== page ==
The polls in Brattleboro won’t open until 9 a.m. today, but voting is already well under way in this southern Vermont enclave.
Brattleboro Town Clerk Annette Cappy estimates that as many as 700 residents have already cast absentee ballots in the primary election, and she attributes the above-average interest to a hotly contested race for state representative between two well-known Democrats.
Kate O’Connor, a former aide to Gov. Howard Dean, and Tristan Toleno, a local-foods entrepreneur endorsed by the district’s outgoing Progressive legislator, both want to carry this single-seat district in November. Today, voters will decide which gets the chance to do it.
“It’s been steady,” Cappy said. “We have two good candidates and have had a lot of people from that district coming out to vote.”
Across the state, members of the same party — be they Democrats, Republicans or Progressives — will compete for the right to wear their party’s banner in the general election. Visit The Times Argus/Rutland Herald websites later this evening for up-to-the-minute results.
The highest profile race by far is in the Democratic primary for attorney general, where seven-term incumbent Bill Sorrell will look to fend off a challenge from TJ Donovan.
Recalling the razor thin margin in the five-way Democratic gubernatorial primary of 2010, Sorrell said every vote will count.
“A lot of people don’t remember, Peter Shumlin won that by 112 votes,” Sorrell said Monday. “He wouldn’t be governor today if 57 people who voted for him voted for Doug Racine instead.”
But Democrats will also have a close eye on races of more local interest. In Orange County, incumbent state senator Mark MacDonald faces a challenge from Thetford Selectman Tig Tillinghast. In Windham County, three Democrats — incumbents Jeannette White and Peter Galbraith, who are challenged by Mary Cain — are vying for two spots on the general election ballot.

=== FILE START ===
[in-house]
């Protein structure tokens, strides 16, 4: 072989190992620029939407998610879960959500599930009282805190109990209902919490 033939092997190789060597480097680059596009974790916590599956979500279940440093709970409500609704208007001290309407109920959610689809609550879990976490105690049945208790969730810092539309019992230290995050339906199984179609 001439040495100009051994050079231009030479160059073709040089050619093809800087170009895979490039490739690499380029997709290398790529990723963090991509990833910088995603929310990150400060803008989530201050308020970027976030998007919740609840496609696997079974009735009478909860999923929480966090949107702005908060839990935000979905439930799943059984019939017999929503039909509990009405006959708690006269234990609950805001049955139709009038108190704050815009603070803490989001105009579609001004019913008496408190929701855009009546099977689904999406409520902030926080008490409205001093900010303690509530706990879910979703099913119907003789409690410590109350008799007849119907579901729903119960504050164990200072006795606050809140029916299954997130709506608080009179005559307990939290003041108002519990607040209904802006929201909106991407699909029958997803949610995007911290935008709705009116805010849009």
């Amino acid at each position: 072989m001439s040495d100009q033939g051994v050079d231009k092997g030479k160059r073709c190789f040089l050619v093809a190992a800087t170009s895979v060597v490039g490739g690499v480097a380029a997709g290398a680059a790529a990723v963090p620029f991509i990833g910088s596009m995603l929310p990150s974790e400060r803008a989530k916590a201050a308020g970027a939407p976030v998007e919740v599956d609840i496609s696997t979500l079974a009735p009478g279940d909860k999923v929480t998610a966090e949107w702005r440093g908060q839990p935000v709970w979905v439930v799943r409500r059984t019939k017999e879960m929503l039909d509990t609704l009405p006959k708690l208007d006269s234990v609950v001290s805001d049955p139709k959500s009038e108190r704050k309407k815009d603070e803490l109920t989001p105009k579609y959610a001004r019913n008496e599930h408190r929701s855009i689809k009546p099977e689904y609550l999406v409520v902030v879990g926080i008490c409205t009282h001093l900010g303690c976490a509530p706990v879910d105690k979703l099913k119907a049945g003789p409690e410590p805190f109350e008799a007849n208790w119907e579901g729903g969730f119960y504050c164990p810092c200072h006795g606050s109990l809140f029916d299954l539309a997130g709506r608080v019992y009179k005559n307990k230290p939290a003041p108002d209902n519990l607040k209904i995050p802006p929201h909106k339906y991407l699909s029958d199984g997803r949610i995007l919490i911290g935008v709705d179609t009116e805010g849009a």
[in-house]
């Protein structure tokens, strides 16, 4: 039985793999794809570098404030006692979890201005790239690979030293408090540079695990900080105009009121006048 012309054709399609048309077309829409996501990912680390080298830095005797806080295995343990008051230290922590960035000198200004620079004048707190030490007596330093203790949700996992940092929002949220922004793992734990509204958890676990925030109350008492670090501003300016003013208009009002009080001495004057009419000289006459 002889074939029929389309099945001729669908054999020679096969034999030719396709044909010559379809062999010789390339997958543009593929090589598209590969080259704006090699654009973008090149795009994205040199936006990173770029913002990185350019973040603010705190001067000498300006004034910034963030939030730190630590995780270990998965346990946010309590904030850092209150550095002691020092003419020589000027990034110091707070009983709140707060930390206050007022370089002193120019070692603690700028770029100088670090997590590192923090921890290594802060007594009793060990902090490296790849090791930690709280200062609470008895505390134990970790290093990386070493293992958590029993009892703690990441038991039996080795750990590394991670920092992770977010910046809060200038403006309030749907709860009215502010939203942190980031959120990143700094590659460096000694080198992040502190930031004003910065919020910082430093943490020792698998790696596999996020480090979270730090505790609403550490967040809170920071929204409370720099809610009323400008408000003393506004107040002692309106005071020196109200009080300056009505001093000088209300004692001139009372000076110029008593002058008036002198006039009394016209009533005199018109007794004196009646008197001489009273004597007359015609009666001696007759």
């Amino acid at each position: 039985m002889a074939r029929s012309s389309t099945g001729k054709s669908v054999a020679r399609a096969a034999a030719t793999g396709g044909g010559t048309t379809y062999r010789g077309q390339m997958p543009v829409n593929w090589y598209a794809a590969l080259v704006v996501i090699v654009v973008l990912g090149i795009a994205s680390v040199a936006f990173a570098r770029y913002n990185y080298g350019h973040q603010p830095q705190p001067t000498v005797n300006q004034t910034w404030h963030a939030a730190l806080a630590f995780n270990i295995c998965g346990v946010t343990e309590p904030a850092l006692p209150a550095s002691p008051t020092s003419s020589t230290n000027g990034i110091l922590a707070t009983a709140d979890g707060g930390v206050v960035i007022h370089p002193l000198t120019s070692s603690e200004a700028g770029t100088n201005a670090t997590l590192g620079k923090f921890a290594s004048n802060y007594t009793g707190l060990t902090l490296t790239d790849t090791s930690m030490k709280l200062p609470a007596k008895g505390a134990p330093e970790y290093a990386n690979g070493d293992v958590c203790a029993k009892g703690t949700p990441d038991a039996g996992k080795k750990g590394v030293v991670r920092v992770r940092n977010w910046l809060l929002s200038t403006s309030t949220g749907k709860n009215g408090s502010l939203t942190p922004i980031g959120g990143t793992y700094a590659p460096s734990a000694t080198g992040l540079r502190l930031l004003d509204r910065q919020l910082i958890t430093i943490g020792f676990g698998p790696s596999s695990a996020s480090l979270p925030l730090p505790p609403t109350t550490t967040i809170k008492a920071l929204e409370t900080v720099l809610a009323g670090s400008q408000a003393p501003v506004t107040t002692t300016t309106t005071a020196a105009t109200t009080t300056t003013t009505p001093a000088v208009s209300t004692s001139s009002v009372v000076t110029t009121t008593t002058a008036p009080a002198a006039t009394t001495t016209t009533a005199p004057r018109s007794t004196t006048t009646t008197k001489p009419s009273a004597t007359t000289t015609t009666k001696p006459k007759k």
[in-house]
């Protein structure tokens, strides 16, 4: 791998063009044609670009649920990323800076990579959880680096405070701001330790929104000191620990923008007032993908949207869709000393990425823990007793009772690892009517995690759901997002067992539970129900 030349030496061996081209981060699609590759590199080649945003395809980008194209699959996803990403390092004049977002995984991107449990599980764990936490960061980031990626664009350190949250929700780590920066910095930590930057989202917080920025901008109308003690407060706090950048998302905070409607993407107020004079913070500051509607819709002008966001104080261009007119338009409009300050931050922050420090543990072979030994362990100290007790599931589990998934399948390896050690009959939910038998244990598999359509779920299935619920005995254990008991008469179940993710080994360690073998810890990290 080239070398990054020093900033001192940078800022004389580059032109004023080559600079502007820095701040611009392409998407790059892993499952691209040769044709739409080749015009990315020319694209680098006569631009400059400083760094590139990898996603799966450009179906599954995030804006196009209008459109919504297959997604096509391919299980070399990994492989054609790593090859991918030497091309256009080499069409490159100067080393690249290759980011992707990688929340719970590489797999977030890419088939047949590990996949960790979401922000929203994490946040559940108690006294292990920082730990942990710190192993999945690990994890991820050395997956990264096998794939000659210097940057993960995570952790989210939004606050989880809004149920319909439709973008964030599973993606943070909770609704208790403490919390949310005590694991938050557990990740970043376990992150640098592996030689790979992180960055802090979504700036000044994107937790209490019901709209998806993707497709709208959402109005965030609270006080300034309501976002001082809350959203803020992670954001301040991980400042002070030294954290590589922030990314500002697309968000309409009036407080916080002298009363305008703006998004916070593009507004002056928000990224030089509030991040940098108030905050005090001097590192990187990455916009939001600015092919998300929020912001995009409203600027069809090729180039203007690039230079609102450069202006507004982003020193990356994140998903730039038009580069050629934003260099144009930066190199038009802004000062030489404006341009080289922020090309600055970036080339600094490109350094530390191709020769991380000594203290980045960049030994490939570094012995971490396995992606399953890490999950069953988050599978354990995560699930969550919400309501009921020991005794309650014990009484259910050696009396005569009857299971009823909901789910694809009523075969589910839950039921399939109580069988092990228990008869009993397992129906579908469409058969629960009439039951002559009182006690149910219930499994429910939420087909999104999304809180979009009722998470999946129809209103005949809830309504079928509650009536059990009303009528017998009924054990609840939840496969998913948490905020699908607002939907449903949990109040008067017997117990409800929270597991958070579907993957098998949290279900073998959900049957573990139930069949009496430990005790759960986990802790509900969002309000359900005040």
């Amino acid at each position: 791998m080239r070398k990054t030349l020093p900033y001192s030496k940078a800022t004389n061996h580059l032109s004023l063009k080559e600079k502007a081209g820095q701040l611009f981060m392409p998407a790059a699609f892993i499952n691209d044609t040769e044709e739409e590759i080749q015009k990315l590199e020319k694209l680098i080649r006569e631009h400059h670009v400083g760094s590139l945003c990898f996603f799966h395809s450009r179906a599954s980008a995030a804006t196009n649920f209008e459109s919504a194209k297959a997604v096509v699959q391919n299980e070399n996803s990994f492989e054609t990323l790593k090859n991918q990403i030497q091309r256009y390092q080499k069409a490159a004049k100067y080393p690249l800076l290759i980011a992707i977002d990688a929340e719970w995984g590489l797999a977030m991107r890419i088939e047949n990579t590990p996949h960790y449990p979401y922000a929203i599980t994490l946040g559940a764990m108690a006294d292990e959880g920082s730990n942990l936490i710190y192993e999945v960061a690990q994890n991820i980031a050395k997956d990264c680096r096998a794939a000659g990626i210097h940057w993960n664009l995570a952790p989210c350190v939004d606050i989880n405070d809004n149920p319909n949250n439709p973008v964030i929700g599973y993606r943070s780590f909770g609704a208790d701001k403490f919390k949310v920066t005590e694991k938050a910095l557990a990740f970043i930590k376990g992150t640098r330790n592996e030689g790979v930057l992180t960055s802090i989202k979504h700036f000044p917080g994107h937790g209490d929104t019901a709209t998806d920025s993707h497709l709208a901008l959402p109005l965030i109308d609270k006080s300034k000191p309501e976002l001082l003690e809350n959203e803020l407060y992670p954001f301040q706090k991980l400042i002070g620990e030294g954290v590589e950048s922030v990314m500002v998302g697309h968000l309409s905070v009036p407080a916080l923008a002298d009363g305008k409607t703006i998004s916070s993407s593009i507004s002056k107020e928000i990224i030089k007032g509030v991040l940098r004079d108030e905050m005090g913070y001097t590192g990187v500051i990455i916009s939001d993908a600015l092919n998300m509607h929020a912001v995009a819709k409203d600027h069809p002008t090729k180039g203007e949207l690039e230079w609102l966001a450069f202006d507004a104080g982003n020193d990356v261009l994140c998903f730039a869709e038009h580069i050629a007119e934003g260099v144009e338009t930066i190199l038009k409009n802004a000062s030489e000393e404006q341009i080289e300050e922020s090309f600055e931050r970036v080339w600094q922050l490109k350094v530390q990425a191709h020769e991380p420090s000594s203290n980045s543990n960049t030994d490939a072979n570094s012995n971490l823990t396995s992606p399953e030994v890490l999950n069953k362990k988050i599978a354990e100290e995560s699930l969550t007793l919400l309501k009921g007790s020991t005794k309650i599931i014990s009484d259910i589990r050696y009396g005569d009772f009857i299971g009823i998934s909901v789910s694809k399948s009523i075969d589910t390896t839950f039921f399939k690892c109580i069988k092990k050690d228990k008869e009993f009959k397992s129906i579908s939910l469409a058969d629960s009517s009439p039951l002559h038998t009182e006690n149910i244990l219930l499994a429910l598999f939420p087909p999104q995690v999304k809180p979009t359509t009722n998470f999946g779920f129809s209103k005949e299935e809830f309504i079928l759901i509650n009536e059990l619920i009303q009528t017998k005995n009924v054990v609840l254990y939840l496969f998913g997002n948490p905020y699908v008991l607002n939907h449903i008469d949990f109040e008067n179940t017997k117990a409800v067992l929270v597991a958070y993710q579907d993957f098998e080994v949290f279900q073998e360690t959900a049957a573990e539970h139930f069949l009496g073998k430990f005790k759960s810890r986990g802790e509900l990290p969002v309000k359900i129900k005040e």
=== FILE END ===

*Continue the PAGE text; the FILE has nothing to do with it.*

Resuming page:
In Chittenden County, only six of the eight Democrats running for state senate will make it through to the general election. Incumbents Ginny Lyons, Tim Ashe, Philip Baruth and Sally Fox will compete alongside David Zuckerman, Debbie Ingram, Peter Hunt and Loyal Ploof for the right to move on.
Republicans will pick a winner in a federal race as two relative unknowns – Brooke Paige and John MacGovern – compete for the right to mount a long-shot candidacy against U.S. Sen. Bernard Sanders.
And in Franklin County, outgoing state representatives Dustin Degree and Norm McAllister, as well as former construction-industry lobbyist Joe Sinagra, vie for two Republican slots in the general election for state Senate.
Progressive voters also have some electoral drama, thanks to a late race write-in campaign launched by opponents of mountain-top wind development. Opponents of ridgeline wind are trying to get Annette Smith, executive director of Vermonters for a Clean Environment, elected as the gubernatorial nominee for the Progressive Party.
Martha Abbott, the lone name appearing on the Progressive ballot for governor, says she still hopes to win today’s primary, but that she may withdraw from the race if she wins.
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